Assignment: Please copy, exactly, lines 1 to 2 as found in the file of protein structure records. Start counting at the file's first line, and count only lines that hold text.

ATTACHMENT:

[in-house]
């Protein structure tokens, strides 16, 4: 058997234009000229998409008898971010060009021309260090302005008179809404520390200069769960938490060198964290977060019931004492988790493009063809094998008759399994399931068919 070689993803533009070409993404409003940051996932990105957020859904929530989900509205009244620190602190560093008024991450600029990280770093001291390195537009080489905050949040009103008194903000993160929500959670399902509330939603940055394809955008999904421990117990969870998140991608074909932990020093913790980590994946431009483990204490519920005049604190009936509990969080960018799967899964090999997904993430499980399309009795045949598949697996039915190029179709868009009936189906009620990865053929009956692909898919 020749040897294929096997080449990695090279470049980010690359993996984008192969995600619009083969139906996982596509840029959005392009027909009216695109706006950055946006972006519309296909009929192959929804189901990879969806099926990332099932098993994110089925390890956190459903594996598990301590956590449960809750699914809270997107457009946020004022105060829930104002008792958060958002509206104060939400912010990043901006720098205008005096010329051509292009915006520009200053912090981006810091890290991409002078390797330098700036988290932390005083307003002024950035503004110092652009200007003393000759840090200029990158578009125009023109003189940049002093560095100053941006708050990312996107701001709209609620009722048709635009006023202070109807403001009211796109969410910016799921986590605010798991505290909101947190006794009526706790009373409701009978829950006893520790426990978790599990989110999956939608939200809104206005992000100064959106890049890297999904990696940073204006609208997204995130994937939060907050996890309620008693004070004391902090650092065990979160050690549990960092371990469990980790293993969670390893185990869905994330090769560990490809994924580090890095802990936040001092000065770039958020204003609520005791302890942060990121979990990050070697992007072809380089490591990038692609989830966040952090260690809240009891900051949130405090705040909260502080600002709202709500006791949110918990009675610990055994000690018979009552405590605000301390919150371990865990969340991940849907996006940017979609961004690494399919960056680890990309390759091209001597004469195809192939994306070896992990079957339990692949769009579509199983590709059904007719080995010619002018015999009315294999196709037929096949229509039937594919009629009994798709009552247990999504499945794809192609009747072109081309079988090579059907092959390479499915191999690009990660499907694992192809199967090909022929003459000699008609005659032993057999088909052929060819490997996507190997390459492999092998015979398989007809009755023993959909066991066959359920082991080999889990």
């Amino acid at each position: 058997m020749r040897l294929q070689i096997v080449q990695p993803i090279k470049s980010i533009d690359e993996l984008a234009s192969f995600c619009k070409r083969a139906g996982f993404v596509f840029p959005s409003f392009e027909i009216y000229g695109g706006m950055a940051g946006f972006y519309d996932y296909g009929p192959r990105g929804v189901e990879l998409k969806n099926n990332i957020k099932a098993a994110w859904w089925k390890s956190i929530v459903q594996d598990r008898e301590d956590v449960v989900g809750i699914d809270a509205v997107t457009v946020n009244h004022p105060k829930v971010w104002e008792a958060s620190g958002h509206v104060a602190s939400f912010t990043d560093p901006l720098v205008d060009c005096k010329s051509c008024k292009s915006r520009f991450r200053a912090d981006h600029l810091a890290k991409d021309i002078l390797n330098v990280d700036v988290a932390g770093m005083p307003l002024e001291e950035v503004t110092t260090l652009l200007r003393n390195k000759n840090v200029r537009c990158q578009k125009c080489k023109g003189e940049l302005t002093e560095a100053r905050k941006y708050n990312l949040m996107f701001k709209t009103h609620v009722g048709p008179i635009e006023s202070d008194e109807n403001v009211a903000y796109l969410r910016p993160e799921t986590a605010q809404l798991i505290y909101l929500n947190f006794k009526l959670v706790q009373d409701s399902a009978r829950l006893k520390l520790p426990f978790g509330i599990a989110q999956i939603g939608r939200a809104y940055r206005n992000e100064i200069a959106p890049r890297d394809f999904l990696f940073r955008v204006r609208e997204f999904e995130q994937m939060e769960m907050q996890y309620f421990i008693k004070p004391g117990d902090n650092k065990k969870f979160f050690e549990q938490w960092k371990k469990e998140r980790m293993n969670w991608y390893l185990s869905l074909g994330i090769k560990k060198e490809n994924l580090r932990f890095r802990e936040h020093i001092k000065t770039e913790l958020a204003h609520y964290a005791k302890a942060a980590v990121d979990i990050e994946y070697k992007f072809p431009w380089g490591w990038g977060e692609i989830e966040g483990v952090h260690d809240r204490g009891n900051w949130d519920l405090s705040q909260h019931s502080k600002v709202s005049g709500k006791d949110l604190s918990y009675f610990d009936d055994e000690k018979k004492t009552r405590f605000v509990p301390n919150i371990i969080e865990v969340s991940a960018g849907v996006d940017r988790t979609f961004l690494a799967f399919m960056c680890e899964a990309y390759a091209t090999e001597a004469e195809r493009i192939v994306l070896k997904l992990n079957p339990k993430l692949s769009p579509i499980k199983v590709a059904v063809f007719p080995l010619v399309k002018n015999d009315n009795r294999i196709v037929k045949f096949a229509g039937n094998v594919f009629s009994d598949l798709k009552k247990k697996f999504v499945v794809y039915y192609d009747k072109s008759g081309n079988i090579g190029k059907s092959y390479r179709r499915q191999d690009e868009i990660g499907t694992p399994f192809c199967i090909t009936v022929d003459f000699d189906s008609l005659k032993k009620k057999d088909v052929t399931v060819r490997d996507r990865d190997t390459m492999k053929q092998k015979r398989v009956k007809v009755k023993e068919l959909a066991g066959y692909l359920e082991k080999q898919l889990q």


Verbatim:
[in-house]
């Protein structure tokens, strides 16, 4: 058997234009000229998409008898971010060009021309260090302005008179809404520390200069769960938490060198964290977060019931004492988790493009063809094998008759399994399931068919 070689993803533009070409993404409003940051996932990105957020859904929530989900509205009244620190602190560093008024991450600029990280770093001291390195537009080489905050949040009103008194903000993160929500959670399902509330939603940055394809955008999904421990117990969870998140991608074909932990020093913790980590994946431009483990204490519920005049604190009936509990969080960018799967899964090999997904993430499980399309009795045949598949697996039915190029179709868009009936189906009620990865053929009956692909898919 020749040897294929096997080449990695090279470049980010690359993996984008192969995600619009083969139906996982596509840029959005392009027909009216695109706006950055946006972006519309296909009929192959929804189901990879969806099926990332099932098993994110089925390890956190459903594996598990301590956590449960809750699914809270997107457009946020004022105060829930104002008792958060958002509206104060939400912010990043901006720098205008005096010329051509292009915006520009200053912090981006810091890290991409002078390797330098700036988290932390005083307003002024950035503004110092652009200007003393000759840090200029990158578009125009023109003189940049002093560095100053941006708050990312996107701001709209609620009722048709635009006023202070109807403001009211796109969410910016799921986590605010798991505290909101947190006794009526706790009373409701009978829950006893520790426990978790599990989110999956939608939200809104206005992000100064959106890049890297999904990696940073204006609208997204995130994937939060907050996890309620008693004070004391902090650092065990979160050690549990960092371990469990980790293993969670390893185990869905994330090769560990490809994924580090890095802990936040001092000065770039958020204003609520005791302890942060990121979990990050070697992007072809380089490591990038692609989830966040952090260690809240009891900051949130405090705040909260502080600002709202709500006791949110918990009675610990055994000690018979009552405590605000301390919150371990865990969340991940849907996006940017979609961004690494399919960056680890990309390759091209001597004469195809192939994306070896992990079957339990692949769009579509199983590709059904007719080995010619002018015999009315294999196709037929096949229509039937594919009629009994798709009552247990999504499945794809192609009747072109081309079988090579059907092959390479499915191999690009990660499907694992192809199967090909022929003459000699008609005659032993057999088909052929060819490997996507190997390459492999092998015979398989007809009755023993959909066991066959359920082991080999889990």